Mud From This Small Japanese Island Could Change The Global Economy

Entertainment | By Ian Anglin | April 30, 2018

Japan as recently discovered that one of its uninhabited islands (located some 790 miles off its coast) could contain as much as 16 million tons of rare earth minerals. Rare earth minerals are one of the most important resources in the manufacture of advanced electronics systems. The resource has been recently in short supply, due to China being one of the world's largest exporter. This newly found discovery is going to help stabilize prices and increase supply in the long run.

This Island Could Change Japan's Future

A few days ago, a small island (located near the Minamitori Island, found 790 miles off the coast of Japan) was analyzed by researchers, who concluded that the island's mud contains massive amounts of valuable rare earth minerals. Rare earth minerals are usually used as materials in electronics and other types of high-tech production facilities. For example, almost all hybrid vehicles use certain amounts of rare earth minerals to make their complicated electronics systems work.

The island is called Minamitorishima Island, and its weight is expected to be around 16 million tons. While that may not be a lot in the global scale of things, 16 million tons of rare earth miners has been called by researchers as a "semi-infinite" amount. The reason why is that electronics production only uses miniscule amounts of the miners, meaning just a few ounces may be enough to produce a lot of things - including batteries.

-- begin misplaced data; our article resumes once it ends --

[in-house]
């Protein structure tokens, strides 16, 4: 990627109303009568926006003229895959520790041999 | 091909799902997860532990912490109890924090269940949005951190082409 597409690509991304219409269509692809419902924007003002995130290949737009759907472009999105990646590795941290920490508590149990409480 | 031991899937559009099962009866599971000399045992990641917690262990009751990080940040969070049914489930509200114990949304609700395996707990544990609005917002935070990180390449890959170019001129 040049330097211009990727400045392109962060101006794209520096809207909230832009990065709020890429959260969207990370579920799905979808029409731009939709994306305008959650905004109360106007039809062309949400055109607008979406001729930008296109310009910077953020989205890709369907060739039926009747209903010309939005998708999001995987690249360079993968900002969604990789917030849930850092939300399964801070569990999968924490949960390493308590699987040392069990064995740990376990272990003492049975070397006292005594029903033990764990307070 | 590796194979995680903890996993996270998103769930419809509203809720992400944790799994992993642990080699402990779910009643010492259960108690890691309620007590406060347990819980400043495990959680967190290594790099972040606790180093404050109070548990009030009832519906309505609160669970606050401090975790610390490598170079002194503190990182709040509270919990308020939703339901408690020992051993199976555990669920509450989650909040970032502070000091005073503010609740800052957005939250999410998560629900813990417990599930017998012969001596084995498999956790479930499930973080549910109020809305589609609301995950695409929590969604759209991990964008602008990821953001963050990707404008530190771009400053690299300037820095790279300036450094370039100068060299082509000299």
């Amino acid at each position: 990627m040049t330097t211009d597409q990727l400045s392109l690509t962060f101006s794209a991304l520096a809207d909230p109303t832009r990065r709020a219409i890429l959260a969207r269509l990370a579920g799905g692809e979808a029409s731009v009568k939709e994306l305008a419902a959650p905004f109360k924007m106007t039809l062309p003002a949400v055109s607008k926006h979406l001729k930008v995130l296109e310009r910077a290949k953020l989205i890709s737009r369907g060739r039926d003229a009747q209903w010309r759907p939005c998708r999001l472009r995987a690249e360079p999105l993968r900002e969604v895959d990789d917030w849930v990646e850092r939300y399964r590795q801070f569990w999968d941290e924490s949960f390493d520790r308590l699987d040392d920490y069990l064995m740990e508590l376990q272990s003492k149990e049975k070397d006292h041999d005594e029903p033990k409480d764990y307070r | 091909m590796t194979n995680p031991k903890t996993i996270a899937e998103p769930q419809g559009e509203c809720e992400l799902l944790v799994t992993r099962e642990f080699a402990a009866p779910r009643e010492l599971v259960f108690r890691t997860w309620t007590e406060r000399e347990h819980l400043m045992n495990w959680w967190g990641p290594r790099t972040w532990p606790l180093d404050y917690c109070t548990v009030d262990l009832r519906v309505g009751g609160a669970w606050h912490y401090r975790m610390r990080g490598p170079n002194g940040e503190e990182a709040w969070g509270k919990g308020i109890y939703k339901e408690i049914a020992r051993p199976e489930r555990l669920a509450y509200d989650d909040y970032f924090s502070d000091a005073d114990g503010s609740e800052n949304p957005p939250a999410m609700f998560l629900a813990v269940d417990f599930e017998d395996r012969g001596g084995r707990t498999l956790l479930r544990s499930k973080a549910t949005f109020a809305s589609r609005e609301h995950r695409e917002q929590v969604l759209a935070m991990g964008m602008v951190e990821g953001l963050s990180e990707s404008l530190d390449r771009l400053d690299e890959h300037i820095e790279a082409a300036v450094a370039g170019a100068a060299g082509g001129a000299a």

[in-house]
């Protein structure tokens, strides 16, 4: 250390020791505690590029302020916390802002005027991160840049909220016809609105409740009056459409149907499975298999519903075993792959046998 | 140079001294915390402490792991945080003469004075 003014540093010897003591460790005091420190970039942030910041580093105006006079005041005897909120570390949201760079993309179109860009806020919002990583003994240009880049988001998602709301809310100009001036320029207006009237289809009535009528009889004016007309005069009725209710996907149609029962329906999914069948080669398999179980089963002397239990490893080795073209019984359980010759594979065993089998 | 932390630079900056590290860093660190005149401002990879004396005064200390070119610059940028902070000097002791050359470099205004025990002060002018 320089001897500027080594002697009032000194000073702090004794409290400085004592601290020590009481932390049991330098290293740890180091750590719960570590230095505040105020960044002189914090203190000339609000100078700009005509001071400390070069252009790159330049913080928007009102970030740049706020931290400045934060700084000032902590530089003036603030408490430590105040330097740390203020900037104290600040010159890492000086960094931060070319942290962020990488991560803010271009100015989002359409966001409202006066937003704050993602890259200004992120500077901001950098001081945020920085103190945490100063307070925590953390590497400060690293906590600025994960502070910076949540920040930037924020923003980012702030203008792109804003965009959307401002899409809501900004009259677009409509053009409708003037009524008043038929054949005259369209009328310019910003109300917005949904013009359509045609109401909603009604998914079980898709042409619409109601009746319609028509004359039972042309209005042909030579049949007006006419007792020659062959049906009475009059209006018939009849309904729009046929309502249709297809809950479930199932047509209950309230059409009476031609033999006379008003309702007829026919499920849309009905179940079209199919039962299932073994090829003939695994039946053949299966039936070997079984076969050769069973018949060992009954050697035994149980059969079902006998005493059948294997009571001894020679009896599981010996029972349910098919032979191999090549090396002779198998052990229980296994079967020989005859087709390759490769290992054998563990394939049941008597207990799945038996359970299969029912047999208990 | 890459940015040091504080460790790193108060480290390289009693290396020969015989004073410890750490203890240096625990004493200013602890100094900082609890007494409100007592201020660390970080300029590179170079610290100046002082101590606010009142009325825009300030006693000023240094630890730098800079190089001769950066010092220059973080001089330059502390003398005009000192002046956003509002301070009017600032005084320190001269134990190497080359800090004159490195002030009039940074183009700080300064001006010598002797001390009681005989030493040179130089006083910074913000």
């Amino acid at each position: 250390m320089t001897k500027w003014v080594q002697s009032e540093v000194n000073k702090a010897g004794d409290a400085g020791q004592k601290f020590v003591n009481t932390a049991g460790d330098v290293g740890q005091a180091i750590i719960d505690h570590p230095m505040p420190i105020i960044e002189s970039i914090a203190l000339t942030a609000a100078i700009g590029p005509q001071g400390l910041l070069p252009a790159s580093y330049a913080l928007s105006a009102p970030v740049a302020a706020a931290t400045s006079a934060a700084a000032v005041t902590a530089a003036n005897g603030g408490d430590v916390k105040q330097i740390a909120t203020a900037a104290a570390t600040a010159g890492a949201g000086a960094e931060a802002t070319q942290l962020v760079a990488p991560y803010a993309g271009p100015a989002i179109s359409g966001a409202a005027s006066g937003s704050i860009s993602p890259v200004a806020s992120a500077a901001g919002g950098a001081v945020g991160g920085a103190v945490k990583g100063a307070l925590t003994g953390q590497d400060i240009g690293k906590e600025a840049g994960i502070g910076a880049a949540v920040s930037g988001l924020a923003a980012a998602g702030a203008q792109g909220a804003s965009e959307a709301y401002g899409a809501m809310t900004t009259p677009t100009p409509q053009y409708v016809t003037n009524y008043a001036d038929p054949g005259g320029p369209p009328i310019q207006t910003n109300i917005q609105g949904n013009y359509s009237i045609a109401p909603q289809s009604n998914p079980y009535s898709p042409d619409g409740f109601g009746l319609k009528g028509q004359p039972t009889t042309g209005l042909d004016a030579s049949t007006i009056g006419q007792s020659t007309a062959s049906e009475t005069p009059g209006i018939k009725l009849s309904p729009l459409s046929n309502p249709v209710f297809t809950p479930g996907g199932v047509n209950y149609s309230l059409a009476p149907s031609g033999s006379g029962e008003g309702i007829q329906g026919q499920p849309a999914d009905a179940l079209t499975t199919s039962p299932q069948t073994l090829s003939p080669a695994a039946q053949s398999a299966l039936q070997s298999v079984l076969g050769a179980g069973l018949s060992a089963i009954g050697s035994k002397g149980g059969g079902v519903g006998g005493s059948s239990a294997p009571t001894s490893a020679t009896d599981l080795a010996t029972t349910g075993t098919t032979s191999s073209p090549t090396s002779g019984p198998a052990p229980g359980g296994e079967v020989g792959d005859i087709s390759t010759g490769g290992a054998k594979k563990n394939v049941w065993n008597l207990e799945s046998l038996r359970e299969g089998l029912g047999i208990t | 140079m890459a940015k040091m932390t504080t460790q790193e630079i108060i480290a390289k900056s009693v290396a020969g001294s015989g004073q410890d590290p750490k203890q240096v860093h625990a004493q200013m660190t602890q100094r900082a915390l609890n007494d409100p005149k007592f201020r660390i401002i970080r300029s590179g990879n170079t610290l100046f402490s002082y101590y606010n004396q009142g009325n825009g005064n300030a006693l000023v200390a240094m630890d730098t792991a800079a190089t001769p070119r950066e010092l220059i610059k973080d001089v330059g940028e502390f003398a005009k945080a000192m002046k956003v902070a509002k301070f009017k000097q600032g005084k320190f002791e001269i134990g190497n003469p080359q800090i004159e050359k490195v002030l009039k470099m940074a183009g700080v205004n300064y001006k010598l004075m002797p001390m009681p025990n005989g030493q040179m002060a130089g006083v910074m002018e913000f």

Products Made from Rare Earth Minerals

There are literally hundreds of different products that are made from rare earth minerals. For example, all of today's smartphones, radar devices, and hybrid vehicles use certain amounts and types of this rare type of resource. One such rare earth mineral is yttrium, which was included in the recent Japanese discovery, is essential in the construction of modern camera lenses.

16 million tons of rare earth minerals would theoretically contain 780 years worth of yttrium, 620 years worth of europium, 420 years worth of terbium, and 730 years worth of dysprosium - just imagine how many smartphones and camera lenses that could create. That is the reason why the researchers that have made the discovery are claiming that the amount found is "semi-infinite." Another important aspect regarding the discovery is that rare earth minerals area currently in short supply, making the act of selling them quite easily.

Rare Earth Minerals Are in Rare Supply

An even more important aspect of the recent discovery is the fact that rare earth minerals are currently in short supply, meaning prices are going up, and traders are willing to buy almost any amount offered. That means that once Japan starts to mine this island, they are going to have no trouble making billions of dollars of additional revenue.

Currently, the largest exporter of rare earth minerals is China, which has caused a lot of officials in the US and other countries to worry about the long-term dependency on a single source for such an important resource. Giving Japan the chance to export rare earth minerals is going make trade diversification easier, and help stabilize prices in the long-run. According to a USGS source, "Most of the world's supply of (rare earth elements) comes from only a handful of sources."



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